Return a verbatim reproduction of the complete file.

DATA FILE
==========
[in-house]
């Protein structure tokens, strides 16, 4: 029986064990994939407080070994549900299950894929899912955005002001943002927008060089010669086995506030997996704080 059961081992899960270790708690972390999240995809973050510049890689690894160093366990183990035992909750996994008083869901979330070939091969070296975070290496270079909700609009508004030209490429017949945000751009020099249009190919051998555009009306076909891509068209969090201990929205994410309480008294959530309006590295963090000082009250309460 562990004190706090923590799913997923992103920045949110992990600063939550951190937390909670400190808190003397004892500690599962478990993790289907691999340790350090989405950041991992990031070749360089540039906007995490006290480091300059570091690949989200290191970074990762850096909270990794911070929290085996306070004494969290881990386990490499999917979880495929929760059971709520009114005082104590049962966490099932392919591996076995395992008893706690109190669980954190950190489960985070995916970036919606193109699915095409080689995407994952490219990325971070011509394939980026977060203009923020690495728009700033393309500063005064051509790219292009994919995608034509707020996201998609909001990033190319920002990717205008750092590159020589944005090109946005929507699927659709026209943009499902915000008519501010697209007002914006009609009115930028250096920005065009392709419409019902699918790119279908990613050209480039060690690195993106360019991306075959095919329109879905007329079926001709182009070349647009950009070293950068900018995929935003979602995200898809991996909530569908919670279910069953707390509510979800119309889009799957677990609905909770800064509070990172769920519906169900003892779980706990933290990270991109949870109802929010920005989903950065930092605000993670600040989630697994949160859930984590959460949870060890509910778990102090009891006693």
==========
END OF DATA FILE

[in-house]
């Protein structure tokens, strides 16, 4: 029986064990994939407080070994549900299950894929899912955005002001943002927008060089010669086995506030997996704080 059961081992899960270790708690972390999240995809973050510049890689690894160093366990183990035992909750996994008083869901979330070939091969070296975070290496270079909700609009508004030209490429017949945000751009020099249009190919051998555009009306076909891509068209969090201990929205994410309480008294959530309006590295963090000082009250309460 562990004190706090923590799913997923992103920045949110992990600063939550951190937390909670400190808190003397004892500690599962478990993790289907691999340790350090989405950041991992990031070749360089540039906007995490006290480091300059570091690949989200290191970074990762850096909270990794911070929290085996306070004494969290881990386990490499999917979880495929929760059971709520009114005082104590049962966490099932392919591996076995395992008893706690109190669980954190950190489960985070995916970036919606193109699915095409080689995407994952490219990325971070011509394939980026977060203009923020690495728009700033393309500063005064051509790219292009994919995608034509707020996201998609909001990033190319920002990717205008750092590159020589944005090109946005929507699927659709026209943009499902915000008519501010697209007002914006009609009115930028250096920005065009392709419409019902699918790119279908990613050209480039060690690195993106360019991306075959095919329109879905007329079926001709182009070349647009950009070293950068900018995929935003979602995200898809991996909530569908919670279910069953707390509510979800119309889009799957677990609905909770800064509070990172769920519906169900003892779980706990933290990270991109949870109802929010920005989903950065930092605000993670600040989630697994949160859930984590959460949870060890509910778990102090009891006693």